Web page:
Don Juan (1926 film)

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Don Juan
Directed by Alan Crosland
Produced by Warner Brothers
Written by Maude Fulton (intertitles)
Walter Anthony (intertitles)
Screenplay by Bess Meredyth
Based on Don Juan 
by Lord Byron
Starring John Barrymore
Mary Astor
Warner Oland
Music by William Axt
David Mendoza
Cinematography Byron Haskin
Edited by Harold McCord
Distributed by Warner Bros.
Release dates
  • August 6, 1926 (1926-08-06)
Running time 112 min.
Country United States
Language Silent
English intertitles
Budget $789,963
Box office $1,258,000
First-nighters posing for the camera outside the Warners' Theater before the premiere

Don Juan is a 1926 American romantic adventure/drama film directed by Alan Crosland. It is the first feature-length film with synchronized Vitaphone sound effects and musical soundtrack, though it has no spoken dialogue.[1] The film is inspired Lord Byron's 1821 epic poem of the same name. The screenplay was written by Bess Meredyth with intertitles by Maude Fulton and Walter Anthony.[2]

Don Juan stars John Barrymore as the hand-kissing womanizer.[2] The film has the most kisses in the film history, with Barrymore kissing 191 different women in the film.[3]


Production notes[edit]

George Groves, on assignment to Vitaphone, was charged with recording the soundtrack to the film. He devised an innovative, multi-microphone technique and performed a live mix of the 107-strong orchestra. In doing so he became the first music mixer in film history.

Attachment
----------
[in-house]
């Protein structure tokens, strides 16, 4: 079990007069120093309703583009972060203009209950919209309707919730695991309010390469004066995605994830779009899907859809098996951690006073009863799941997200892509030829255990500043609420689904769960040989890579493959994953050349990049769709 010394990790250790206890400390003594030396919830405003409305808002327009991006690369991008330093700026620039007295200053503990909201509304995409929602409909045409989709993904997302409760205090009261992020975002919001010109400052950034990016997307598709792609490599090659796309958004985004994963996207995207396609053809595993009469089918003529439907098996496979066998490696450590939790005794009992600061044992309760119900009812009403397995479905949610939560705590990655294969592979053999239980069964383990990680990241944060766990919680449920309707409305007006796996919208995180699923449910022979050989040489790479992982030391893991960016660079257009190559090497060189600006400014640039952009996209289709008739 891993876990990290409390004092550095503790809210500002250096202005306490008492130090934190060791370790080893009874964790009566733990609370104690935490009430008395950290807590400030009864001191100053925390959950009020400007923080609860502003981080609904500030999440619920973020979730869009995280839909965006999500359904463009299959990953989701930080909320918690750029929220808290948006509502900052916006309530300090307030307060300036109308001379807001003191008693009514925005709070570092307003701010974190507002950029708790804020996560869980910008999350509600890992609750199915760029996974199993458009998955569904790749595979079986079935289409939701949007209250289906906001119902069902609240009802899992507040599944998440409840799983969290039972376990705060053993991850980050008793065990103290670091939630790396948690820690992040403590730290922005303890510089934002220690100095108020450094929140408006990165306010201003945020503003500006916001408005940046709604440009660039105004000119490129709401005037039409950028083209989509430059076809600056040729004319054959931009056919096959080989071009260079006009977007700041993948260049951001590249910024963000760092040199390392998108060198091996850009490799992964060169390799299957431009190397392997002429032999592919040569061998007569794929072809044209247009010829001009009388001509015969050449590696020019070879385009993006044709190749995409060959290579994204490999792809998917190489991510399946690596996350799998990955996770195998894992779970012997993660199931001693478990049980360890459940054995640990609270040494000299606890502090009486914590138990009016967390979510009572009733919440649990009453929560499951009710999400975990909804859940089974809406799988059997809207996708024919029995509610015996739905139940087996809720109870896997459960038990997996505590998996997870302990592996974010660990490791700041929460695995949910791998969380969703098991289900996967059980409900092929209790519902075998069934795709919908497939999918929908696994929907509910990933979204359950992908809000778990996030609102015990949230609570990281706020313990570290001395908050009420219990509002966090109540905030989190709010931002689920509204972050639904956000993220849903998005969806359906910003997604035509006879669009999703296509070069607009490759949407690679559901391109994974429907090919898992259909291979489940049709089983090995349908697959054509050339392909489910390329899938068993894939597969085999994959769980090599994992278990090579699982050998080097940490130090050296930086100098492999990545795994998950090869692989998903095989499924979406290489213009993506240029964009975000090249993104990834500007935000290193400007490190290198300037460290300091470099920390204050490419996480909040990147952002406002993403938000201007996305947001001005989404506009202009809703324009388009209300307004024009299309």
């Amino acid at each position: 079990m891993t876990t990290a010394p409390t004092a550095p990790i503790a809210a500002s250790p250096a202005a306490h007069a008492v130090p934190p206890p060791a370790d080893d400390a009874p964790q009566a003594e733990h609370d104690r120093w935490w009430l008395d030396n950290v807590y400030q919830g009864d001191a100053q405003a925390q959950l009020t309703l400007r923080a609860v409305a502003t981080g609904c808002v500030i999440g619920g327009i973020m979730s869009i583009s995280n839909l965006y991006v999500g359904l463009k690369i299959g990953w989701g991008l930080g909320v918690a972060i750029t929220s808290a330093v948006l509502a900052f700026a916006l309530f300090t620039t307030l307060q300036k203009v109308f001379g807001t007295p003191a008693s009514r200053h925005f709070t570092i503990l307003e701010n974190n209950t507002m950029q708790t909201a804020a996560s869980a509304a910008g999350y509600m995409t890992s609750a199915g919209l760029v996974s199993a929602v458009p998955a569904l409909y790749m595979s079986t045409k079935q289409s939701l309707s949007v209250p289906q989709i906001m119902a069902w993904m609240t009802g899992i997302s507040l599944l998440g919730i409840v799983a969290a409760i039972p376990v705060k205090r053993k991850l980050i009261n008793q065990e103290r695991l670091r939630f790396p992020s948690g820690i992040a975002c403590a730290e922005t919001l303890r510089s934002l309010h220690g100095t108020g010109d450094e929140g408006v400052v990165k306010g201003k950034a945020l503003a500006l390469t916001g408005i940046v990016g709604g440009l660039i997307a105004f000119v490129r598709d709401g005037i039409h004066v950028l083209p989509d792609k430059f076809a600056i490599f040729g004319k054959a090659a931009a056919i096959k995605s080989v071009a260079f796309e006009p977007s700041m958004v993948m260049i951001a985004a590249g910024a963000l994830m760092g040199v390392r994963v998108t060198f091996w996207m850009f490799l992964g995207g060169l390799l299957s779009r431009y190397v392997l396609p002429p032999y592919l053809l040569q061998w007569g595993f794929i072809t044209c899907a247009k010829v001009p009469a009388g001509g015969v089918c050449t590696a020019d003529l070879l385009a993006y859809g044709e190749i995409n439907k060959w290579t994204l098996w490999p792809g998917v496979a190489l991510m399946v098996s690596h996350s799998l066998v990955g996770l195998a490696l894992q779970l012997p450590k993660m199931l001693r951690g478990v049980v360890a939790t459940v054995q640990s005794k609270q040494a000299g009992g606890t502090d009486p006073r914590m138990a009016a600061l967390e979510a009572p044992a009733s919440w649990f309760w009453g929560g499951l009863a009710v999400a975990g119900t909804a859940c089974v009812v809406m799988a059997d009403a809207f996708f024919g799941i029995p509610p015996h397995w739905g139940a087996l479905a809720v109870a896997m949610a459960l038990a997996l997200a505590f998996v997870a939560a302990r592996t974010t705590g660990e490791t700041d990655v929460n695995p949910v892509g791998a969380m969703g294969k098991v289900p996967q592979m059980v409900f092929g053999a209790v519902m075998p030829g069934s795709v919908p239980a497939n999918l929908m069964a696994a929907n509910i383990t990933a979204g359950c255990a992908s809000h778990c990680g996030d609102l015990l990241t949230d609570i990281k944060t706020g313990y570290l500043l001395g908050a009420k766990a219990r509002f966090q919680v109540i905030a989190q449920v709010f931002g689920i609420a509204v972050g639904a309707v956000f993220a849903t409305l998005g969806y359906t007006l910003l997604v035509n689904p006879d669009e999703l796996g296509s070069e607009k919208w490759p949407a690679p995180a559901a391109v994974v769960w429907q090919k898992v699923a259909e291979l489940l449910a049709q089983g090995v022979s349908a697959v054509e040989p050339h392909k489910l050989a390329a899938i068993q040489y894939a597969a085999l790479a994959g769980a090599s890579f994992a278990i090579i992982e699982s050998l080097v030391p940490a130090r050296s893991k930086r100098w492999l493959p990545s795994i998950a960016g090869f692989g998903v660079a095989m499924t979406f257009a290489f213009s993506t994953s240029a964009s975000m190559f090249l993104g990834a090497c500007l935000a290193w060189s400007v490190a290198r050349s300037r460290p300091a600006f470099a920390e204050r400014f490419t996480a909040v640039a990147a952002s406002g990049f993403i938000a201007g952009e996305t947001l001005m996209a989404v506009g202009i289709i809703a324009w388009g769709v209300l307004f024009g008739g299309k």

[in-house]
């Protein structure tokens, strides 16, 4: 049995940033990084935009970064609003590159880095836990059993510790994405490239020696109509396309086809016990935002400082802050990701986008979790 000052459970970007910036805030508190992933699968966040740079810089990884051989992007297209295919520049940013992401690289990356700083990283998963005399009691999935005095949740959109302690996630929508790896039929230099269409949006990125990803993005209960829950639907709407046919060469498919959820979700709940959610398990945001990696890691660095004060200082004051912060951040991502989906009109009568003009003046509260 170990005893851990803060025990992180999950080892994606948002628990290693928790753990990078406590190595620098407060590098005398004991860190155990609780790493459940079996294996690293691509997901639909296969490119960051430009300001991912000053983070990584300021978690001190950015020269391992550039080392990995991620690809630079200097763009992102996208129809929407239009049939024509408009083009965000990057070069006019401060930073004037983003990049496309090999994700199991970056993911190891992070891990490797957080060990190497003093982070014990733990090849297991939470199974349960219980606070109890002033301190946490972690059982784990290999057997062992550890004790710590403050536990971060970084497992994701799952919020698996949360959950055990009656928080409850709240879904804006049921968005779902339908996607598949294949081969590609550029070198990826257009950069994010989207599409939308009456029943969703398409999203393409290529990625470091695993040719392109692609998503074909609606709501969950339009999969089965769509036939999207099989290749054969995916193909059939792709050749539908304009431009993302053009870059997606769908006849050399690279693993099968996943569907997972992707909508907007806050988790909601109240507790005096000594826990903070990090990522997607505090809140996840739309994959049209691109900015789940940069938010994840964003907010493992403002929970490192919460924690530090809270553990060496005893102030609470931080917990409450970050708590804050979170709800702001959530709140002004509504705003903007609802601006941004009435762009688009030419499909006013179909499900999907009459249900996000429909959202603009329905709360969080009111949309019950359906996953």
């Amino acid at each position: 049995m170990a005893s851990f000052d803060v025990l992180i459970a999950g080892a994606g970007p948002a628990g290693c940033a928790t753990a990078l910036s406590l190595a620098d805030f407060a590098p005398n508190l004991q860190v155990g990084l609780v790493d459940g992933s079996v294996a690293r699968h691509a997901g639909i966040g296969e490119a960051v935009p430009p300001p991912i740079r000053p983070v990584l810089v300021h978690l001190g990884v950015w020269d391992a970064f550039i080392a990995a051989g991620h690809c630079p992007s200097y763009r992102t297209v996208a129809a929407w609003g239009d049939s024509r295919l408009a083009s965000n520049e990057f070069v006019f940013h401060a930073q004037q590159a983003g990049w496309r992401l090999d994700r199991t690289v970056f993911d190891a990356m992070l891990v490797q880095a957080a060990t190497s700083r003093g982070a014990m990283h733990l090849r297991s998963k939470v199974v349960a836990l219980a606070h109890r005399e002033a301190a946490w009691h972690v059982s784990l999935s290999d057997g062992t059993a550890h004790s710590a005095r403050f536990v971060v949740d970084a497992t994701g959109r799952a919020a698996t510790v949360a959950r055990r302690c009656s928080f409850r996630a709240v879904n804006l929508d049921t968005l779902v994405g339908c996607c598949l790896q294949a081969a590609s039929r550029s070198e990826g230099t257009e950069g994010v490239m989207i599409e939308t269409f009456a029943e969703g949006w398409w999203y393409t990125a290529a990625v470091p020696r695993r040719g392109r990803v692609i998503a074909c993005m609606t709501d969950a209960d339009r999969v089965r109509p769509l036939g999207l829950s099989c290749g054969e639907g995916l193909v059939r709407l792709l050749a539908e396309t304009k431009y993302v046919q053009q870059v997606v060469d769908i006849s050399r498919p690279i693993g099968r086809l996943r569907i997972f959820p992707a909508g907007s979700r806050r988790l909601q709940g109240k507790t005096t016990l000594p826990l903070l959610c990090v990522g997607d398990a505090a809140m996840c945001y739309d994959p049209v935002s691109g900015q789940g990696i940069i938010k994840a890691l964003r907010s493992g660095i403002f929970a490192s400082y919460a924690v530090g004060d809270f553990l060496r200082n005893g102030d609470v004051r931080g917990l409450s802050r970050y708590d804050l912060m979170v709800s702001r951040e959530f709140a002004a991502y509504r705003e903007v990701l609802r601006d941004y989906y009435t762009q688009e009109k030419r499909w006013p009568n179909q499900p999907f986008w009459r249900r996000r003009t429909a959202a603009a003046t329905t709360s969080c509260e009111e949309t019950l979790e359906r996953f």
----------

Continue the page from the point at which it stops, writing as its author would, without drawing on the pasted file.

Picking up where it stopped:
At the film's premiere, several short sound films were shown before the film began. Will Hays, the then "Czar" and censor of the industry, contributed an on-screen introduction, talking in synchronized sound, greeting everyone in the audience with "Welcome to a new era of motion picture." After the introduction, the Los Angeles Philharmonic Orchestra was filmed playing "Tannhäuser", along with violinists Mischa Elman and Efrem Zimbalist Sr., then guitarist Roy Smeck, three opera shorts with Giovanni Martinelli Marion Talley and Anna Case, and then the feature itself.


Don Juan's was produced at a cost of $789,963, the largest budget of any Warner Bros. film up to that point. It premiered in New York City on August 6, 1926. The music was played by the New York Philharmonic.

Status and home media release[edit]

A print of Don Juan still survives and is preserved at the UCLA Film and Television Archive.[3] In 2011, the film, along with the original Vitaphone sound shorts, was released on manufactured-on-demand DVD by the Warner Archive Collection.[4]


  1. ^ Stephens, E. J.; Wanamaker, Marc (2010). Early Warner Bros. Studios. Arcadia Publishing. p. 25. ISBN 0-738-58091-0. 
  2. ^ a b White Munden, Kenneth, ed. (1997). The American Film Institute Catalog of Motion Pictures Produced in the United States, Part 1. University of California Press. p. 195. ISBN 0-520-20969-9. 
  3. ^ a b Don Juan at database
  4. ^ Don Juan DVD release at

External links[edit]